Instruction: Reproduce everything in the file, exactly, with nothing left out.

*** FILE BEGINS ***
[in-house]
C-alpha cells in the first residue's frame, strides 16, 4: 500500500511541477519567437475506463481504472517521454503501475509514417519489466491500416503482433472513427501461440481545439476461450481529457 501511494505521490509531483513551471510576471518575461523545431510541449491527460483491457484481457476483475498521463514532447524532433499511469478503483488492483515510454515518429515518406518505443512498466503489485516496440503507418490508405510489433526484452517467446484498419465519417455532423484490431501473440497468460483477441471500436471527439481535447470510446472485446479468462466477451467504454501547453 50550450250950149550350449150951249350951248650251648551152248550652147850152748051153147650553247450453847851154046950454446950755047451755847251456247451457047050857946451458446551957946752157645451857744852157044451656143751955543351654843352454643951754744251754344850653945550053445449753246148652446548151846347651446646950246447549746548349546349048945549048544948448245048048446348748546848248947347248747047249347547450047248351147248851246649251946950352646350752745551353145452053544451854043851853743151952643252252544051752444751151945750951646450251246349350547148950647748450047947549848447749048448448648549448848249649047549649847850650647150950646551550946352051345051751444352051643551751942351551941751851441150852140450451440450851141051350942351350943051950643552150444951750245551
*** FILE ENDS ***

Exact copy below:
[in-house]
C-alpha cells in the first residue's frame, strides 16, 4: 500500500511541477519567437475506463481504472517521454503501475509514417519489466491500416503482433472513427501461440481545439476461450481529457 501511494505521490509531483513551471510576471518575461523545431510541449491527460483491457484481457476483475498521463514532447524532433499511469478503483488492483515510454515518429515518406518505443512498466503489485516496440503507418490508405510489433526484452517467446484498419465519417455532423484490431501473440497468460483477441471500436471527439481535447470510446472485446479468462466477451467504454501547453 50550450250950149550350449150951249350951248650251648551152248550652147850152748051153147650553247450453847851154046950454446950755047451755847251456247451457047050857946451458446551957946752157645451857744852157044451656143751955543351654843352454643951754744251754344850653945550053445449753246148652446548151846347651446646950246447549746548349546349048945549048544948448245048048446348748546848248947347248747047249347547450047248351147248851246649251946950352646350752745551353145452053544451854043851853743151952643252252544051752444751151945750951646450251246349350547148950647748450047947549848447749048448448648549448848249649047549649847850650647150950646551550946352051345051751444352051643551751942351551941751851441150852140450451440450851141051350942351350943051950643552150444951750245551